Mental exercise lets seniors outrun Alzheimer’s disease — for a while. Then the race takes a tragic turn for the sharp-minded, a new study finds, as declines in memory and other thinking skills kick into high gear.
After age 65, regular participation in mentally stimulating activities, including doing crossword puzzles and reading, delays intellectual decay caused by Alzheimer’s disease, say neuropsychologist Robert Wilson of Rush University Medical Center in Chicago and his colleagues. But when this debilitating condition finally breaks through the defenses of a mentally fortified brain, it rapidly makes up for lost time, the scientists report in a paper published online September 1 in Neurology.
“The benefit of delaying initial signs of cognitive decline by keeping mentally active may come at the cost of more rapid dementia progression later on,” Wilson says.
His team also found that mental stimulation slows cognitive declines typically experienced by seniors with healthy brains but offers no protection against the onset of memory and thinking problems that fall short of Alzheimer’s disease.
Several recent studies have pointed to a delayed but sharp drop in thinking skills among mentally active people who develop Alzheimer’s disease, remarks neuropsychologist Yaakov Stern of Columbia University College of Physicians and Surgeons in New York City. Unlike the new report, though, those studies did not compare mentally active adults who developed Alzheimer’s disease with those who remained healthy or lost some mental function.
“This cognitive trade-off is a good one if a mentally active person suffers with clinical symptoms of Alzheimer’s disease for a shorter period of time,” Stern says.
Adults who learn to succeed at various intellectual challenges develop cognitive resources needed to cope with early stages of brain disease, Stern hypothesizes.
Wilson’s team studied 1,157 healthy Chicago residents with a range of incomes and ethnic backgrounds, ages 65 and older. To gauge mental activity levels, participants reported how often they watched television, visited museums, played cards or other games, listened to radio and read newspapers, magazines and books.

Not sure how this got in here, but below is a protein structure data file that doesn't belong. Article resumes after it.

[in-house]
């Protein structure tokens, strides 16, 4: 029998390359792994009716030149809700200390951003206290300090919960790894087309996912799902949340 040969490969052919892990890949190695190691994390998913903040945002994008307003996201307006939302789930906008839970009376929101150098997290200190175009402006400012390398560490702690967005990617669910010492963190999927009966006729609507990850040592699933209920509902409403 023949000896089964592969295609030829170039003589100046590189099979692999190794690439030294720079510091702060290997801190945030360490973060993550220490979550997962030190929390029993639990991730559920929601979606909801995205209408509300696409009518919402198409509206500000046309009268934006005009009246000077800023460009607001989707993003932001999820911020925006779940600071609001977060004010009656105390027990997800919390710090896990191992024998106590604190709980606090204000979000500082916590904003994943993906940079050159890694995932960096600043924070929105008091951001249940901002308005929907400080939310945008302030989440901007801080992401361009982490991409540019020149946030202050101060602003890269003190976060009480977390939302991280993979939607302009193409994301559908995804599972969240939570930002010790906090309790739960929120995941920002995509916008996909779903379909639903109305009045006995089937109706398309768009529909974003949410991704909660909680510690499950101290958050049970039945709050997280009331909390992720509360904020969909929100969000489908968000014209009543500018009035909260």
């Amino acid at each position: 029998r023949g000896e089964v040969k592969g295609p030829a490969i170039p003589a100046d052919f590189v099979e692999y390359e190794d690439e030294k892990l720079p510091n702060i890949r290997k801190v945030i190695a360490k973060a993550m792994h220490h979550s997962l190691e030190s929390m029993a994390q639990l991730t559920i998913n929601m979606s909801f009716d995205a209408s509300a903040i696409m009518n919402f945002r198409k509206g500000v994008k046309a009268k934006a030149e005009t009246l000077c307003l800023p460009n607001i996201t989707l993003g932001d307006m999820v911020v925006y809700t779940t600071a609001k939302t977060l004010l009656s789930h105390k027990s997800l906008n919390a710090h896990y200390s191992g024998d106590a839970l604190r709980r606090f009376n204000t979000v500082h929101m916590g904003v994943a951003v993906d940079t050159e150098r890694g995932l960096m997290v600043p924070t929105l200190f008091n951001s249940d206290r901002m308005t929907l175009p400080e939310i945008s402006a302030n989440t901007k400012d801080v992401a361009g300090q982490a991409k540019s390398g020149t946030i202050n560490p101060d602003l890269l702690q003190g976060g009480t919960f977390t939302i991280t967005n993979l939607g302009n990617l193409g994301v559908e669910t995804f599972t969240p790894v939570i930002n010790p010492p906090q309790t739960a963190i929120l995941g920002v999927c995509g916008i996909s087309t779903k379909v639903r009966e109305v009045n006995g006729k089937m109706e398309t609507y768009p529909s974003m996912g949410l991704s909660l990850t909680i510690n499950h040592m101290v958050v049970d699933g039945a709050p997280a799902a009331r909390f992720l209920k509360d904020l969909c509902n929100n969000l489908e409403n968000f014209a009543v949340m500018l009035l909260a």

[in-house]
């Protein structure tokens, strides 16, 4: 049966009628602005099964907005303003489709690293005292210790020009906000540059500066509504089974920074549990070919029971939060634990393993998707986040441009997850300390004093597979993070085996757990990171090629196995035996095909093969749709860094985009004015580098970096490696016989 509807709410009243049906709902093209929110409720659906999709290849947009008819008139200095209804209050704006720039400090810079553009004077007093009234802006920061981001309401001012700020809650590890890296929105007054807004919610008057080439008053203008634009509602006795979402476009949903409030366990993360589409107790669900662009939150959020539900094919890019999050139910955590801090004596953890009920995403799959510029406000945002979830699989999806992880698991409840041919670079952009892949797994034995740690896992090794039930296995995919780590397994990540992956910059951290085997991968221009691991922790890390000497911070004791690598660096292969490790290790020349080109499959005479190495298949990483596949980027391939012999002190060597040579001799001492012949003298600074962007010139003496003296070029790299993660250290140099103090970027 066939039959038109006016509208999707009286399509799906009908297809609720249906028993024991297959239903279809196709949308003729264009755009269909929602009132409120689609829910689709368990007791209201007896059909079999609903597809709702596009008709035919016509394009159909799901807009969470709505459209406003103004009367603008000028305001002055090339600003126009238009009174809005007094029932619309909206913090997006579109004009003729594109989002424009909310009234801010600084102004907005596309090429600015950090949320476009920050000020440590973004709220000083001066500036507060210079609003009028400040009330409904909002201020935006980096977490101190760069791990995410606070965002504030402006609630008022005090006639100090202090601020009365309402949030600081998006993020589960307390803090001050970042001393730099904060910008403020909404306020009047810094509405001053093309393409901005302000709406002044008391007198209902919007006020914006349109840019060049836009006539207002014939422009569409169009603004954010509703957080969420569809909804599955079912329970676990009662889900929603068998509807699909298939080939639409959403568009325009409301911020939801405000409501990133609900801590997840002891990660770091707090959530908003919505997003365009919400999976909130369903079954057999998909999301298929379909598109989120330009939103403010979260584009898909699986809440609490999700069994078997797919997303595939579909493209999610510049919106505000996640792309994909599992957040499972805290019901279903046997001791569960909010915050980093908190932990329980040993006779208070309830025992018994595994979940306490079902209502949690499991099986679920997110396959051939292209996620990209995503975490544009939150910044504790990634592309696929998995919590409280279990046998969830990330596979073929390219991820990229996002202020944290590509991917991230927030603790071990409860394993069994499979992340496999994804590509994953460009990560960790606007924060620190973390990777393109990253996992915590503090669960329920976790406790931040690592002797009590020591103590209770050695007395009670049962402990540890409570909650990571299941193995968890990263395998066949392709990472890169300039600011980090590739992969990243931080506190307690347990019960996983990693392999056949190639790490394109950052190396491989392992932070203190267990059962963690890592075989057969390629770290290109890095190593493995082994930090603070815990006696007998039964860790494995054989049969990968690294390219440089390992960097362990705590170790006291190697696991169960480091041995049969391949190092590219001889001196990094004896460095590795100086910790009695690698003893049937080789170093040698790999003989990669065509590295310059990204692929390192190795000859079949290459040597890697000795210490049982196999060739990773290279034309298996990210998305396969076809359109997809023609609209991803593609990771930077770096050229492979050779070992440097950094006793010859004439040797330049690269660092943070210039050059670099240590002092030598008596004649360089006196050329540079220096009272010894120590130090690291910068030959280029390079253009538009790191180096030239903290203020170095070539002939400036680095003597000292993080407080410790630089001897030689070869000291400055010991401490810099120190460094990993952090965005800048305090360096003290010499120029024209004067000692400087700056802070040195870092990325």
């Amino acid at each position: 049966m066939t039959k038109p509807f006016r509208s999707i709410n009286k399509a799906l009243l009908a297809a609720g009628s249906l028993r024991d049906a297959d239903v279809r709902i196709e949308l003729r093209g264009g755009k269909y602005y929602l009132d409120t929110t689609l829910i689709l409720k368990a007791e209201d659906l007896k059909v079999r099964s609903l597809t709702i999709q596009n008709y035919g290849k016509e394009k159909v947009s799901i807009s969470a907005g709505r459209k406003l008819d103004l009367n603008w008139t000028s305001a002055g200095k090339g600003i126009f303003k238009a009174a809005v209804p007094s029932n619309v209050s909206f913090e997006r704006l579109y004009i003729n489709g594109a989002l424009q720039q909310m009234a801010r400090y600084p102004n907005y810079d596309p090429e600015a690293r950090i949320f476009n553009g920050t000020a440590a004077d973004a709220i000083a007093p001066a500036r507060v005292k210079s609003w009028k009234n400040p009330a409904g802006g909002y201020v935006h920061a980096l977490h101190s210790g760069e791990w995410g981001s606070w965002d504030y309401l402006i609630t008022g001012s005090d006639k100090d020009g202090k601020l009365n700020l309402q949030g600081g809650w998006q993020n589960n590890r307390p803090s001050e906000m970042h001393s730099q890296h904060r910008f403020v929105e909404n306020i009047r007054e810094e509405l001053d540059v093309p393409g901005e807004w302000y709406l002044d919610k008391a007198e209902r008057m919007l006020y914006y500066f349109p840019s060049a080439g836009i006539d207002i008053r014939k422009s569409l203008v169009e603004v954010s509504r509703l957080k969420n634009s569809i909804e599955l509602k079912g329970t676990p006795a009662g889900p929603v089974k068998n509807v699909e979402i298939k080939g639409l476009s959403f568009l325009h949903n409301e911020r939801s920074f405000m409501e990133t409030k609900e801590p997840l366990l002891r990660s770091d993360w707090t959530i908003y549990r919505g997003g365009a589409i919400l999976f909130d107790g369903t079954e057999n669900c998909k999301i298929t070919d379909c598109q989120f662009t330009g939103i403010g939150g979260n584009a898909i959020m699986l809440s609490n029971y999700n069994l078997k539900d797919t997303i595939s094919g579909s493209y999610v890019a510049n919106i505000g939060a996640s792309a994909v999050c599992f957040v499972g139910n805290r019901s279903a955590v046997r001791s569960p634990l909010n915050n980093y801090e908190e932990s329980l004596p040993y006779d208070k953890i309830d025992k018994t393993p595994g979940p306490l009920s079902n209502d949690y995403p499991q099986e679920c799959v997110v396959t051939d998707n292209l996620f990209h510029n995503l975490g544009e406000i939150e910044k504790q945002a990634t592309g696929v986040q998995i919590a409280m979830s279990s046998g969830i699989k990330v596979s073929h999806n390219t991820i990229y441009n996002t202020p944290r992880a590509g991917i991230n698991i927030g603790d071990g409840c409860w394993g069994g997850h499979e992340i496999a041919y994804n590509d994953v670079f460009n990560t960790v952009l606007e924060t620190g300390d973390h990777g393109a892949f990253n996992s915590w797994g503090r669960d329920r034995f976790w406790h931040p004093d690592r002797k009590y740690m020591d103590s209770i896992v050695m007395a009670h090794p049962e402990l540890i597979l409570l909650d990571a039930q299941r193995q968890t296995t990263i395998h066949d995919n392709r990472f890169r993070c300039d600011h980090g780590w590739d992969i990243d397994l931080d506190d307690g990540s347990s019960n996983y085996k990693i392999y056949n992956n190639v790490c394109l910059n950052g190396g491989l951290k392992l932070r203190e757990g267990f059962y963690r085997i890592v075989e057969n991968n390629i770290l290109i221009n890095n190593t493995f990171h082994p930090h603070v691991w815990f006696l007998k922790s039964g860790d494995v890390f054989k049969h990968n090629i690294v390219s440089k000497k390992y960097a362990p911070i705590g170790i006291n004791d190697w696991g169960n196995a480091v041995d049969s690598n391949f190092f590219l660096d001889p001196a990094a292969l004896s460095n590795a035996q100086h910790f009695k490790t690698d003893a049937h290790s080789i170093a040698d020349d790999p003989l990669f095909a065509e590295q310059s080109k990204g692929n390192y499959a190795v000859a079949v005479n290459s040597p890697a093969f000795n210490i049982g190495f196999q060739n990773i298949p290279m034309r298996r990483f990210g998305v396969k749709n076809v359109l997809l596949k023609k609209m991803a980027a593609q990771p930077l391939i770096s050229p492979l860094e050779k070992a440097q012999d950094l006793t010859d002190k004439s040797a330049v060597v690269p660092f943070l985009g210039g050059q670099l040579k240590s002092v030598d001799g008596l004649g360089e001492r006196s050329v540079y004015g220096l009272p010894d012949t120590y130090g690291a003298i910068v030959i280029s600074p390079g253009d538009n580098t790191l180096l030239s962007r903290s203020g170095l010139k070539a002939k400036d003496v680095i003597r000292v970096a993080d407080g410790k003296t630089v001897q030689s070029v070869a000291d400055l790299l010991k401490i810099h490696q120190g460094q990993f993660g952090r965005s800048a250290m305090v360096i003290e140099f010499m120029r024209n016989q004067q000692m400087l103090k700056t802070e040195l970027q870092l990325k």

Each person underwent two or three evaluations over six years. At the end of the period the researchers identified 148 individuals with Alzheimer’s disease and 395 volunteers with milder forms of brain disease.
Those who initially reported high overall rates of mental activity displayed pronounced cognitive declines after being diagnosed with Alzheimer’s disease, Wilson says. Mentally inactive adults who developed the brain disease suffered moderate cognitive hits.
Given individual differences in the severity and onset of Alzheimer’s disease, these findings are consistent with a delay of months or years in cognitive decline among mentally active adults, followed by plummeting mental faculties, the researchers hold.
Biostatistician Charles Hall of Albert Einstein College of Medicine in New York City led a 2009 study that found a similar pattern of cognitive decline among elderly Bronx residents who stayed mentally active. Wilson’s analysis of a larger, more diverse sample of adults supports current thinking that mental training programs (SN: 5/24/08, p. 7) and other cognitive interventions work best if initiated before symptoms of Alzheimer’s disease appear, Hall says.
Researchers are now looking for biological markers of Alzheimer’s disease (SN: 2/18/06, p. 102), which may affect as many as 5.1 million U.S. adults.